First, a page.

This was a quality episode, a great recovery from the lacklustre series opener. The episode had an excellent story premise which ultimately sees the Doctor implicated again in another ancient Roman disaster. The burning moral dilemma of the story is established early on when the TARDIS duo realise that they’ve landed in Pompeii, not Rome, and it’s the day before Mount Vesuvius erupts. Donna implores the Doctor save the town, but the Doctor rightly insists he can’t. The only criticism I’d have is that, having established the major moral dilemma so early on in the episode, the matter is mostly shelved until the volcano actually erupts forty minutes later. That leaves a lot of somewhat distracting (although not itself uninteresting) collateral plot progression in between, such as the affair with the Sibylline Sisterhood. Nevertheless, the sequence where the Doctor callously leaves the Pompeii people to their doom, only to be swayed to save the Caecilius family by Donna’s impassioned entreaties, was emotionally compelling stuff.
Implied in the moral dilemma that forms the premise of the episode is the Doctor’s burden as a Time Lord. The Doctor knows he has the capacity to save this whole town, if he wanted to, but grudgingly accepts that he can’t, however much it pains him that doing so is permitting an untold horror to take place. This was really effectively played out onscreen, and Tennant portrayed so compellingly the Doctor’s anguish at what he’s being forced to do, and his resentment of the intolerable burden placed upon him as a Time Lord; the last Time Lord. Uneasy lies the head that wears a crown. The Doctor was also faced with the dilemma he faced on Gallifrey, at the close of the Time War: of wiping out Pompeii, or allowing the whole world to be conquered by the Pyroviles. In this case he resentfully but unhesitatingly chose to destroy Pompeii for the sake of the world. He made the right choice, I think, as his decision on Gallifrey was the right one, although undoubtedly he would have preferred not to have been forced to make either choice in the first place. This is a reason why I wasn’t happy about how Moffat portrayed the Doctor as having wanted to go back and change what he did on Gallifrey in The Day of the Doctor: here the Doctor showed that he would do again without hesitation what he did on Gallifrey, because he knew it was necessary.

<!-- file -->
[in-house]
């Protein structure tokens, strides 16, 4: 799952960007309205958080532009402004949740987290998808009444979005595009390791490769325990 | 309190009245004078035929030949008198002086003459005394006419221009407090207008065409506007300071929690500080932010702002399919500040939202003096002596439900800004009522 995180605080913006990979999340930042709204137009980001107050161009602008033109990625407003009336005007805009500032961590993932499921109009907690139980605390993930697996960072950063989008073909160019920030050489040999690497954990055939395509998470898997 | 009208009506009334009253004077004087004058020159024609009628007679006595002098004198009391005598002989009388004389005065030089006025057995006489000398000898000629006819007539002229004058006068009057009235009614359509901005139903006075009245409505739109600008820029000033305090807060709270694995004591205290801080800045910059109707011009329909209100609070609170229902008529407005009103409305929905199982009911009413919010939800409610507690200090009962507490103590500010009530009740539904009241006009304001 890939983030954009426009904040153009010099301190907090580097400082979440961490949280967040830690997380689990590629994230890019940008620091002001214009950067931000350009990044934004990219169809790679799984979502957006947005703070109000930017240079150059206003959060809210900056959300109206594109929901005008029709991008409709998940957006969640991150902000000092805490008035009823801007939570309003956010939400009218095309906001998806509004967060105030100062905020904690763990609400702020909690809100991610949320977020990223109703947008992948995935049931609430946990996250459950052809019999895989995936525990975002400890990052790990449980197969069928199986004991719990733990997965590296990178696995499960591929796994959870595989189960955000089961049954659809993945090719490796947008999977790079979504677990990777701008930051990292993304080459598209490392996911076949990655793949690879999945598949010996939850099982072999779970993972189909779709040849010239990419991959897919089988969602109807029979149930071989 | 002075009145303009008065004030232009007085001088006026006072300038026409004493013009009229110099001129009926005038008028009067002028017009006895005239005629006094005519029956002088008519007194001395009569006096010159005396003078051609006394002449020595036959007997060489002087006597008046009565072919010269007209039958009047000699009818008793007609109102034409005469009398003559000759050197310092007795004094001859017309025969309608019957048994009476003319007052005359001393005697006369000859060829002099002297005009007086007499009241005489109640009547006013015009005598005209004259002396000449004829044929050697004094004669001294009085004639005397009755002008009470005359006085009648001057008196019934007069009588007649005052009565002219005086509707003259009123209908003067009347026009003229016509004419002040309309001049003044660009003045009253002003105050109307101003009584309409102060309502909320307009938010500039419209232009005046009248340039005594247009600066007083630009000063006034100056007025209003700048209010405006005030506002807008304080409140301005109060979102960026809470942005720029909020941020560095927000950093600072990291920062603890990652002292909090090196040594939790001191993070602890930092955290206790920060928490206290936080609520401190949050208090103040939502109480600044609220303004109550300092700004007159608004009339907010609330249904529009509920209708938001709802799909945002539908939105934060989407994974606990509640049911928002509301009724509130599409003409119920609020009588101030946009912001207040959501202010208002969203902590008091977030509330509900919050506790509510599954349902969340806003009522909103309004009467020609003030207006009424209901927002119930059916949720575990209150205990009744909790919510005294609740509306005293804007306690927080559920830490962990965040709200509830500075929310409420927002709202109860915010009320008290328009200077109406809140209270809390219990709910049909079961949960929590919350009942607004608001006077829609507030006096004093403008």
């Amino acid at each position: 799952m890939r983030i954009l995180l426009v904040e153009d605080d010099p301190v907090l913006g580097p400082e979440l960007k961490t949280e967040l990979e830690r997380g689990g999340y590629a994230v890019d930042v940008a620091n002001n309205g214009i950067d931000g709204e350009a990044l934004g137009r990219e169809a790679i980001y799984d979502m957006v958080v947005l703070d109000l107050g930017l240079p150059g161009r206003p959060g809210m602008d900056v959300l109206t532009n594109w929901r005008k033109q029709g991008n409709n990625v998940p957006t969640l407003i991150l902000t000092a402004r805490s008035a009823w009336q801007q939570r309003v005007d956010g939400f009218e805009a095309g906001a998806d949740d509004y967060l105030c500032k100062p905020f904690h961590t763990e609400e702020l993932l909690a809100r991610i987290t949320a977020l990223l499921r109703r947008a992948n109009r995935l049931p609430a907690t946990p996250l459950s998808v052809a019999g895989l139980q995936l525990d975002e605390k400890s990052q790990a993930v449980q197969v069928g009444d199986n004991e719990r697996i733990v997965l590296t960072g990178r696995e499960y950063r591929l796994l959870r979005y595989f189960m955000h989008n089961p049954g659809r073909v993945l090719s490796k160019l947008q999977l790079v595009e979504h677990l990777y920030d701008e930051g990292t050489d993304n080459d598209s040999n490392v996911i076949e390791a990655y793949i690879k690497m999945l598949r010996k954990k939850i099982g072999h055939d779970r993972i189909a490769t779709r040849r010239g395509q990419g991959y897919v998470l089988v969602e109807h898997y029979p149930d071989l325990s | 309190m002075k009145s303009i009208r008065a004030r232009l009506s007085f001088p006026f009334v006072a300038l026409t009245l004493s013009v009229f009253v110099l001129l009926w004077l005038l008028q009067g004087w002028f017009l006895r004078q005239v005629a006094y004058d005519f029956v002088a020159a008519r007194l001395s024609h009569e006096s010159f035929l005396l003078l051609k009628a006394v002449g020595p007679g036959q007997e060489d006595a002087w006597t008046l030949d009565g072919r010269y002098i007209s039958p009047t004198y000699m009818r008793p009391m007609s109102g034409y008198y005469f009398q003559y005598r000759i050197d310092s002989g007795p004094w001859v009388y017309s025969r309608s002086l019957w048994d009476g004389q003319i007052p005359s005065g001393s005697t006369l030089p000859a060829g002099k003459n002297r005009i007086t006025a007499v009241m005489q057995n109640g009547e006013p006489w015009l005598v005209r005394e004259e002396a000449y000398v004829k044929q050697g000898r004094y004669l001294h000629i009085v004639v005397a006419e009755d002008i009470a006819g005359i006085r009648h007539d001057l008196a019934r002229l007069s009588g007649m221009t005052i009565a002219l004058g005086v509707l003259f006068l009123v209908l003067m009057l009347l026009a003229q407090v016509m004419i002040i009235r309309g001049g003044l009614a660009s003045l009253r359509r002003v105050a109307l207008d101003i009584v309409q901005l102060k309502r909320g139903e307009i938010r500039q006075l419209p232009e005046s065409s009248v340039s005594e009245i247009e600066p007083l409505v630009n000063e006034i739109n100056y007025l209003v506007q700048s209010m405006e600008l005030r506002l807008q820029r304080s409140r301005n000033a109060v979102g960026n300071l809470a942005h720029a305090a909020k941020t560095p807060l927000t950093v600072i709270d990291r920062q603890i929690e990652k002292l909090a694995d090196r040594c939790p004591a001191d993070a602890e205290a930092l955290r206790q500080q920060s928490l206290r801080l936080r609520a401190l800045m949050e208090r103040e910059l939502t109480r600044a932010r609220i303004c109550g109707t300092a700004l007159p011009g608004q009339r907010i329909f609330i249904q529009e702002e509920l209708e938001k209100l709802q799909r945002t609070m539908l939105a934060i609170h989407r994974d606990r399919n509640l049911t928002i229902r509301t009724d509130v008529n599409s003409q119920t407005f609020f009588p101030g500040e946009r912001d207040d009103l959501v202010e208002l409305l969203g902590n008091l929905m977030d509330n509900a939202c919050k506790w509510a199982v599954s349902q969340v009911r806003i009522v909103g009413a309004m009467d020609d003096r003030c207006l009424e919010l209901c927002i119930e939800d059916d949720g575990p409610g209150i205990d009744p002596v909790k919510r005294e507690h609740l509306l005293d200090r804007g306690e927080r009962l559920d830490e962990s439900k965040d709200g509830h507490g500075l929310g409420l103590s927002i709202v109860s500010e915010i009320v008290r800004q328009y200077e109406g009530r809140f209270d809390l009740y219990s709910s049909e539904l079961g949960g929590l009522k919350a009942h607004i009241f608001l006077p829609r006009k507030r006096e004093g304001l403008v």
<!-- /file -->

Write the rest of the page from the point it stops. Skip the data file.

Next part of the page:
I thought Donna was very well-written in this episode. Although I appreciated the chemistry the Doctor and Donna had when we first saw them together, the Doctor-Donna partnership is shaping up to be surprisingly good in other ways. Donna showed herself willing and able to stand up to the Doctor and his “I’m a Time Lord” pretensions, to rein him in if necessary. Donna’s there to keep the Doctor’s moral compass intact, and is proving herself more than capable of doing so. I think the Doctor’s more assertive, domineering incarnations need a companion with a strong personality, like Donna, to keep them in check. I’m reminded of Evelyn Smythe in Big Finish, who was created as a companion able to counterbalance the Sixth Doctor’s assertive personality and occasionally (frequently, in fact) put him in his place. Donna does that for Ten, and, as a result, they make for a very enjoyable pair to watch.
Some final thoughts: Peter Capaldi was excellent as Caecilius in this episode, although the script he was given didn’t do his acting talents justice. I thought Murray Gold’s overbearing music accompanying the scenes of volcanic devastation was really inappropriate; I felt it just seemed to make light of the sheer traumatic horror of what we were witnessing, which was the fiery death of thousands and thousands of people, one of the worst natural disasters in history. That sequence would have worked far more effectively with no music or very subdued, understated music. What we got just made me cringe. Finally, I appreciated the humour of the Romans’ hearing “Celtic” whenever the Doctor and Donna uttered a Latin phrase. Much amuse.